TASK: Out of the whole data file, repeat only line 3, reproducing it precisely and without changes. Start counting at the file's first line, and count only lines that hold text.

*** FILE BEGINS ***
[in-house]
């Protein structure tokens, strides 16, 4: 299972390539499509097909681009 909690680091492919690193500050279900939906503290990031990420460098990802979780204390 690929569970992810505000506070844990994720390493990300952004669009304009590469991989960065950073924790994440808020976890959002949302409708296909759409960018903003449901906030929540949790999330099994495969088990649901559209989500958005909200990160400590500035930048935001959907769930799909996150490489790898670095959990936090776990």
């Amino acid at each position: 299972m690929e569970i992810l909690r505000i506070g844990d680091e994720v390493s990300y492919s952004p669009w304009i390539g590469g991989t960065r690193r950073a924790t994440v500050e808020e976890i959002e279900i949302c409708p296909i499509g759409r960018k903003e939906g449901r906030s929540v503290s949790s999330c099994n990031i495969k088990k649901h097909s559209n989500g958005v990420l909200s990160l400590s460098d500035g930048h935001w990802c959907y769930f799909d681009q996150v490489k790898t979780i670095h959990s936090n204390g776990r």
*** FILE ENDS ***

């Amino acid at each position: 299972m690929e569970i992810l909690r505000i506070g844990d680091e994720v390493s990300y492919s952004p669009w304009i390539g590469g991989t960065r690193r950073a924790t994440v500050e808020e976890i959002e279900i949302c409708p296909i499509g759409r960018k903003e939906g449901r906030s929540v503290s949790s999330c099994n990031i495969k088990k649901h097909s559209n989500g958005v990420l909200s990160l400590s460098d500035g930048h935001w990802c959907y769930f799909d681009q996150v490489k790898t979780i670095h959990s936090n204390g776990r």